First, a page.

The neighboring municipalities are Laufen-Uhwiesen, Flurlingen, Feuerthalen, Schaffhausen, Beringen, Guntmadingen and the German municipality Jestetten, with which it has a border crossing along Zollstrasse to the southwest of town.


Neuhausen am Rheinfall has a population (as of 2008) of 10,080, of which 35.1% are foreign nationals. Of the foreign population, (as of 2008), 16.1% are from Germany, 16.2% are from Italy, 5.3% are from Croatia, 20.3% are from Serbia, 13.1% are from Macedonia, 6.5% are from Turkey, and 22.5% are from another country.[8] Over the last 10 years the population has decreased at a rate of -3.6%. Most of the population (as of 2000) speaks German (81.2%), with Italian being second most common ( 4.3%) and Serbo-Croatian being third ( 4.3%).[6]

The age distribution of the population (as of 2008) is children and teenagers (0–19 years old) make up 17.4% of the population, while adults (20–64 years old) make up 59.8% and seniors (over 64 years old) make up 22.7%.[8]

In the 2007 federal election the most popular party was the Social Democratic Party which received 36.3% of the vote. The next two most popular parties were the Free Democratic Party (33.3%), and the Swiss People's Party (30.5%).[6]

In Neuhausen am Rheinfall about 64.1% of the population (between age 25–64) have completed either non-mandatory upper secondary education or additional higher education (either university or a Fachhochschule).[6] In Neuhausen am Rheinfall, as of 2007, 1.63% of the population attend kindergarten or another pre-school, 6.05% attend a Primary School, 2.62% attend a lower level Secondary School, and 2.49% attend a higher level Secondary School.[8]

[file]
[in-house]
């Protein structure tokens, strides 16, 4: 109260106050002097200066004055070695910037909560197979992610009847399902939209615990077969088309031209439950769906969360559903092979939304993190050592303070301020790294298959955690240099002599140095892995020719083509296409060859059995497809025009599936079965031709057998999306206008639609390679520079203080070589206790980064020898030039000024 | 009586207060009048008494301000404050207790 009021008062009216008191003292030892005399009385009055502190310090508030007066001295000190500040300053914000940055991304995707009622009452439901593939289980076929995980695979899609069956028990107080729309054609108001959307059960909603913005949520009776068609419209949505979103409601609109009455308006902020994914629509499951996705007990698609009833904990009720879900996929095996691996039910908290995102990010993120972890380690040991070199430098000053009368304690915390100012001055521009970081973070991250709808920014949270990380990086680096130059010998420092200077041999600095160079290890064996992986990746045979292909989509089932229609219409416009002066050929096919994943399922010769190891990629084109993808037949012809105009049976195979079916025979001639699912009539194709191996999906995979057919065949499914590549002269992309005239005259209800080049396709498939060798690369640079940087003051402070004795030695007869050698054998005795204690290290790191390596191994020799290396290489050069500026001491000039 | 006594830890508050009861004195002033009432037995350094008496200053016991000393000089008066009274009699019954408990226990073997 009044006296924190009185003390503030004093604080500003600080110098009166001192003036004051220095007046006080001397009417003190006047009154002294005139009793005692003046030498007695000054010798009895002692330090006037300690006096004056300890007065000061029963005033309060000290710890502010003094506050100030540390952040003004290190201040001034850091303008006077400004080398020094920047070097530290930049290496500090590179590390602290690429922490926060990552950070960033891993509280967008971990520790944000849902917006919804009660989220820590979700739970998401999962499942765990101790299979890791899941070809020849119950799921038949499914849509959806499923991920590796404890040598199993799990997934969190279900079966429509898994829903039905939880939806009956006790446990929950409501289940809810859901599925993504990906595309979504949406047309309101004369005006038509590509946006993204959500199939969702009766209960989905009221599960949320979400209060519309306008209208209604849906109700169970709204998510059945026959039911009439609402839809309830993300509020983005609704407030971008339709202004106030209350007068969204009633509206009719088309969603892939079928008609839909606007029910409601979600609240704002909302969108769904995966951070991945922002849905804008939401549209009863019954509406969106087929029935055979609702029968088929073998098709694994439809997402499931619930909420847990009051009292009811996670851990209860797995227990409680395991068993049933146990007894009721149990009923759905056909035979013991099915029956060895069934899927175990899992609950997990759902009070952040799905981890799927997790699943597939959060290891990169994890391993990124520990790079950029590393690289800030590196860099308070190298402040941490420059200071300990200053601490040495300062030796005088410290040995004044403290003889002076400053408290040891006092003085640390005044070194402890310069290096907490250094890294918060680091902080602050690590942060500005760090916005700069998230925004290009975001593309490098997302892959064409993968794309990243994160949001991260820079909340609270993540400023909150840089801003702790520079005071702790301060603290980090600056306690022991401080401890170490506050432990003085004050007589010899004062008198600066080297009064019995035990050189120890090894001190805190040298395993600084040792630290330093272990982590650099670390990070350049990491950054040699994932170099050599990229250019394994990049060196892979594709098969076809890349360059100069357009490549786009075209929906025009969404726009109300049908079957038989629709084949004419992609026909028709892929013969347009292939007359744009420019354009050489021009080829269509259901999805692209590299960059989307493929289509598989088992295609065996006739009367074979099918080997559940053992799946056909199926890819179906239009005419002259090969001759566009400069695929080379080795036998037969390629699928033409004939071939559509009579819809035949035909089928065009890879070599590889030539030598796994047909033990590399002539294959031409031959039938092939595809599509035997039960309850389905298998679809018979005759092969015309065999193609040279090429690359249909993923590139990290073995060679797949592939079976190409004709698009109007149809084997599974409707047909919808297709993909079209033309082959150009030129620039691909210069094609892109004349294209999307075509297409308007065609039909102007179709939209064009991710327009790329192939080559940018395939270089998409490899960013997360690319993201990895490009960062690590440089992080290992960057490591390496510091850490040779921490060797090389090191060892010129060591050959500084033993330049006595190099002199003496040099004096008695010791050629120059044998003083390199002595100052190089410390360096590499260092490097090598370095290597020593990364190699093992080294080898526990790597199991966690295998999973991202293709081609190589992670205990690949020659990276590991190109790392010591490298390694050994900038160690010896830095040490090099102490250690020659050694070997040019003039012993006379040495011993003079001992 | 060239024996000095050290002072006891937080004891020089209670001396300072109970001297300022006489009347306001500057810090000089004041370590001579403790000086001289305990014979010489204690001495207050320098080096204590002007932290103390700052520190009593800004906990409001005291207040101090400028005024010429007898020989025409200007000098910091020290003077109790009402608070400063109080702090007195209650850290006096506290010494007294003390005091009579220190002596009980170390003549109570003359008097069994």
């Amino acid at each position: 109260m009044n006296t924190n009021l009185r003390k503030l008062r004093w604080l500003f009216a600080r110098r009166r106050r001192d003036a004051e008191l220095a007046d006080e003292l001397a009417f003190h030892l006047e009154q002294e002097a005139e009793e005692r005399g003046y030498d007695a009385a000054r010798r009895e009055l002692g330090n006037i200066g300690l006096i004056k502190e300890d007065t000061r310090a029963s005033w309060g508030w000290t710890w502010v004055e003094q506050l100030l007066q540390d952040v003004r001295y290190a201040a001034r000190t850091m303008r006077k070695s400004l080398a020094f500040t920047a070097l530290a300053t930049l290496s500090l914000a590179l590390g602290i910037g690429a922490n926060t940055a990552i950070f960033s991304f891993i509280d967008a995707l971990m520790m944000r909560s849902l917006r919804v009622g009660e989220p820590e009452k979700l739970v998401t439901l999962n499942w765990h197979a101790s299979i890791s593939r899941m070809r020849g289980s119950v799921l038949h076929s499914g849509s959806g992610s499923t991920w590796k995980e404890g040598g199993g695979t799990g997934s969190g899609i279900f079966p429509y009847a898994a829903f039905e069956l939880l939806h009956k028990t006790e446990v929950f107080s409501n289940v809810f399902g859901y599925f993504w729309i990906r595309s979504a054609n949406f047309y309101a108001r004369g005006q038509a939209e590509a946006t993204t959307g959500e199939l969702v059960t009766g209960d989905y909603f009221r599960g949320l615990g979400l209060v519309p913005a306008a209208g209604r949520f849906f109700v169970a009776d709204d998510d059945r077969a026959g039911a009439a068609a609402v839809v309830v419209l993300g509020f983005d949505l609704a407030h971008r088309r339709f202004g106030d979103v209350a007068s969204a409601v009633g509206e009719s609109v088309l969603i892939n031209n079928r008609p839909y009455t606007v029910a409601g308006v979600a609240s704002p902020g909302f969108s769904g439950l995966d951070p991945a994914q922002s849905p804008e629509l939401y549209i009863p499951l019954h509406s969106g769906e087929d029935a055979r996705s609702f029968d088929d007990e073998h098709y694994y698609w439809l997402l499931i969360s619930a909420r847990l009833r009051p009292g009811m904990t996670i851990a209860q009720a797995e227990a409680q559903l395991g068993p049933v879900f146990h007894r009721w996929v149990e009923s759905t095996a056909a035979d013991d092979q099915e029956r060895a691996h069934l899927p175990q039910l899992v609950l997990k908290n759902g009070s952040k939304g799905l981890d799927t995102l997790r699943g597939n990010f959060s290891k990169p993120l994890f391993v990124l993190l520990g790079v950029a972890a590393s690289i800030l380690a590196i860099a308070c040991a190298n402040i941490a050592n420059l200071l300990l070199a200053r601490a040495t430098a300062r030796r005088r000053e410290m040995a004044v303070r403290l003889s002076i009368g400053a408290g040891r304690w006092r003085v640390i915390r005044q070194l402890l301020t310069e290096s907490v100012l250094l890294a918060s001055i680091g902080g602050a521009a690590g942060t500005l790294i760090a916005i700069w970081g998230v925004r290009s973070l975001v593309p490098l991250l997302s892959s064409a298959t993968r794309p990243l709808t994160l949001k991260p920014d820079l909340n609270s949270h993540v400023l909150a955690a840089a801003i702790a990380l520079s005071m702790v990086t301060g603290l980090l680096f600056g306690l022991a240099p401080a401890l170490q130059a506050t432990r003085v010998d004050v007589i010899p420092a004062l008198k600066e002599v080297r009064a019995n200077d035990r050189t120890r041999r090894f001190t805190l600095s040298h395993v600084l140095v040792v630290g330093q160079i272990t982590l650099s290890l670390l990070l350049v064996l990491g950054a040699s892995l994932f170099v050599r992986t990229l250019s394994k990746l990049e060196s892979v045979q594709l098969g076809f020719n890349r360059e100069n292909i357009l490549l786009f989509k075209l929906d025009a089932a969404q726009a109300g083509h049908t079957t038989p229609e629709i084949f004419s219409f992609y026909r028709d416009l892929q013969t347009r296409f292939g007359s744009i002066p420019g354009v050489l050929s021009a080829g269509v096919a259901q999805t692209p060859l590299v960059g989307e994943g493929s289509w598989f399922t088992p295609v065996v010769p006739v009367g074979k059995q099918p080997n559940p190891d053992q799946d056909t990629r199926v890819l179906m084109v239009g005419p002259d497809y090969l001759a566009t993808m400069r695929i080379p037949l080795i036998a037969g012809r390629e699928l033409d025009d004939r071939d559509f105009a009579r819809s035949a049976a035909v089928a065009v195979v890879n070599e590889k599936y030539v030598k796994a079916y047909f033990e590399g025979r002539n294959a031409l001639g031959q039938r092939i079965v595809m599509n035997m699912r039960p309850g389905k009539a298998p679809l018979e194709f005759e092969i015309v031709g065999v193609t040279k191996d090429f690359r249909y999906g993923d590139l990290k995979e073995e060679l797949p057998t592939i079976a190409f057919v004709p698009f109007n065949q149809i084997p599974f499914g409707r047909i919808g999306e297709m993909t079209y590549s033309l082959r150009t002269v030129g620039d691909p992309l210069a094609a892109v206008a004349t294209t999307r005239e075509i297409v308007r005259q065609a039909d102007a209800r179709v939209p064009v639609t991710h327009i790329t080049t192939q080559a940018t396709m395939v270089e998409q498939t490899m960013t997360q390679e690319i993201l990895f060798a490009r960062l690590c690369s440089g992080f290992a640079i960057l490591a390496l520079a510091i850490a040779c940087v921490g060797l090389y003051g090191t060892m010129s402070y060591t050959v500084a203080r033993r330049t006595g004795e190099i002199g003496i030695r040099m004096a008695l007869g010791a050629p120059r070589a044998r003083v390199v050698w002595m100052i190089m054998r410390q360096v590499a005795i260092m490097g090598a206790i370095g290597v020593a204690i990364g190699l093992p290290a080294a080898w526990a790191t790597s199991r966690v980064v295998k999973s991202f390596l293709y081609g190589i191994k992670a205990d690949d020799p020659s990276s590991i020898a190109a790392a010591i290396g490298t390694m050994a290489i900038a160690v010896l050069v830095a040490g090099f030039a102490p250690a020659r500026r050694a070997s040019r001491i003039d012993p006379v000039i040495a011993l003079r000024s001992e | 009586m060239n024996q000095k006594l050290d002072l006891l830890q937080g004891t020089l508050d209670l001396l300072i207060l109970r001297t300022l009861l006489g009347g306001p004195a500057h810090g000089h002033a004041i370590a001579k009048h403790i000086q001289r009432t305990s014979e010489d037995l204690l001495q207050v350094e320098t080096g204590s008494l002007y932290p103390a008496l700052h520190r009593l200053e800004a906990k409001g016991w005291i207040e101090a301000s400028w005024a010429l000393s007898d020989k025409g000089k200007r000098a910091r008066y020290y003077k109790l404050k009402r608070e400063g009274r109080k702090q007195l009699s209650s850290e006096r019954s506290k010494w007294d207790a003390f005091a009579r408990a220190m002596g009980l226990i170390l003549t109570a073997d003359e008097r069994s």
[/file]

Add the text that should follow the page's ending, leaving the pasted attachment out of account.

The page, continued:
As of 2000, 27.3% of the population belonged to the Roman Catholic Church and 37.8% belonged to the Swiss Reformed Church.[8]

The historical population is given in the following table:[4]

year population
1524 12 houses
around 1800 206
1850 922
1888 2,023
1900 3,905
1950 7,969
1970 12,103
2000 9,959


SIG headquarters in Neuhausen

Neuhausen am Rheinfall has an unemployment rate of 3.25%. As of 2005, there were 39 people employed in the primary economic sector and about 9 businesses involved in this sector. 1,664 people are employed in the secondary sector and there are 112 businesses in this sector. 3,082 people are employed in the tertiary sector, with 405 businesses in this sector.[6]

As of 2008 the mid year average unemployment rate was 2.8%. There were 509 non-agrarian businesses in the municipality and 37.7% of the (non-agrarian) population was involved in the secondary sector of the economy while 62.3% were involved in the third. At the same time, 73.5% of the working population was employed full-time, and 26.5% was employed part-time. There were 5,313 residents of the municipality who were employed in some capacity, of which females made up 41.9% of the workforce. As of 2000 there were 1,428 residents who worked in the municipality, while 3,077 residents worked outside Neuhausen am Rheinfall and 2405 people commuted into the municipality for work.[8]

As of 2008, there are 26 restaurants, and 3 hotels with 112 beds. The hospitality industry in Neuhausen am Rheinfall employs 185 people.[8]